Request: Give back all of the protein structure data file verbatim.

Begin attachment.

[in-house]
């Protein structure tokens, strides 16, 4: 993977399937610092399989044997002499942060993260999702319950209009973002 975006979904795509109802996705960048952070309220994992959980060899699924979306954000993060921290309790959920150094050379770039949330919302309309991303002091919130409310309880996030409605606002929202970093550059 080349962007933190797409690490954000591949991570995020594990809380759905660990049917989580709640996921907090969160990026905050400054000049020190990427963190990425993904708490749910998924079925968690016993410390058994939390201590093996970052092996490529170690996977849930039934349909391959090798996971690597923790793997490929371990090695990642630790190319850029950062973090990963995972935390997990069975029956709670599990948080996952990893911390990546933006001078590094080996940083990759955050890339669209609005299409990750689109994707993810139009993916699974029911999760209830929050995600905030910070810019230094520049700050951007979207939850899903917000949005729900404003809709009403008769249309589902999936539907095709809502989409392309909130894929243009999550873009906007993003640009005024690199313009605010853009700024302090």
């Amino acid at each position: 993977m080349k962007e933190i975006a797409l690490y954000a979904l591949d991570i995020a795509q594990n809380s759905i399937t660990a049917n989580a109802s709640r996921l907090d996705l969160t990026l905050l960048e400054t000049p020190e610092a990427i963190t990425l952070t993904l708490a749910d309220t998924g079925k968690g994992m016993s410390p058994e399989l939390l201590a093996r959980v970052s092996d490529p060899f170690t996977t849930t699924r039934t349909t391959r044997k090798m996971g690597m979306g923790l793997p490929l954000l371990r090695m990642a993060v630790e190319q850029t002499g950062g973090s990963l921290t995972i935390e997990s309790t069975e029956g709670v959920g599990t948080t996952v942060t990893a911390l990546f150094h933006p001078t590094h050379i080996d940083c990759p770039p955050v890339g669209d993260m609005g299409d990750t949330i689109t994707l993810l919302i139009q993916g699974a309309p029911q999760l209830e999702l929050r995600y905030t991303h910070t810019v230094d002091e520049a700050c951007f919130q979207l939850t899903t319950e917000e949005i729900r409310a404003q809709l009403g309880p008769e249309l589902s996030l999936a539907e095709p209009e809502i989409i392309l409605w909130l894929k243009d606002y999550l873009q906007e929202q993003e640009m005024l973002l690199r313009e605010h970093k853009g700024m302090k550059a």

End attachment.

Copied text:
[in-house]
């Protein structure tokens, strides 16, 4: 993977399937610092399989044997002499942060993260999702319950209009973002 975006979904795509109802996705960048952070309220994992959980060899699924979306954000993060921290309790959920150094050379770039949330919302309309991303002091919130409310309880996030409605606002929202970093550059 080349962007933190797409690490954000591949991570995020594990809380759905660990049917989580709640996921907090969160990026905050400054000049020190990427963190990425993904708490749910998924079925968690016993410390058994939390201590093996970052092996490529170690996977849930039934349909391959090798996971690597923790793997490929371990090695990642630790190319850029950062973090990963995972935390997990069975029956709670599990948080996952990893911390990546933006001078590094080996940083990759955050890339669209609005299409990750689109994707993810139009993916699974029911999760209830929050995600905030910070810019230094520049700050951007979207939850899903917000949005729900404003809709009403008769249309589902999936539907095709809502989409392309909130894929243009999550873009906007993003640009005024690199313009605010853009700024302090």
């Amino acid at each position: 993977m080349k962007e933190i975006a797409l690490y954000a979904l591949d991570i995020a795509q594990n809380s759905i399937t660990a049917n989580a109802s709640r996921l907090d996705l969160t990026l905050l960048e400054t000049p020190e610092a990427i963190t990425l952070t993904l708490a749910d309220t998924g079925k968690g994992m016993s410390p058994e399989l939390l201590a093996r959980v970052s092996d490529p060899f170690t996977t849930t699924r039934t349909t391959r044997k090798m996971g690597m979306g923790l793997p490929l954000l371990r090695m990642a993060v630790e190319q850029t002499g950062g973090s990963l921290t995972i935390e997990s309790t069975e029956g709670v959920g599990t948080t996952v942060t990893a911390l990546f150094h933006p001078t590094h050379i080996d940083c990759p770039p955050v890339g669209d993260m609005g299409d990750t949330i689109t994707l993810l919302i139009q993916g699974a309309p029911q999760l209830e999702l929050r995600y905030t991303h910070t810019v230094d002091e520049a700050c951007f919130q979207l939850t899903t319950e917000e949005i729900r409310a404003q809709l009403g309880p008769e249309l589902s996030l999936a539907e095709p209009e809502i989409i392309l409605w909130l894929k243009d606002y999550l873009q906007e929202q993003e640009m005024l973002l690199r313009e605010h970093k853009g700024m302090k550059a």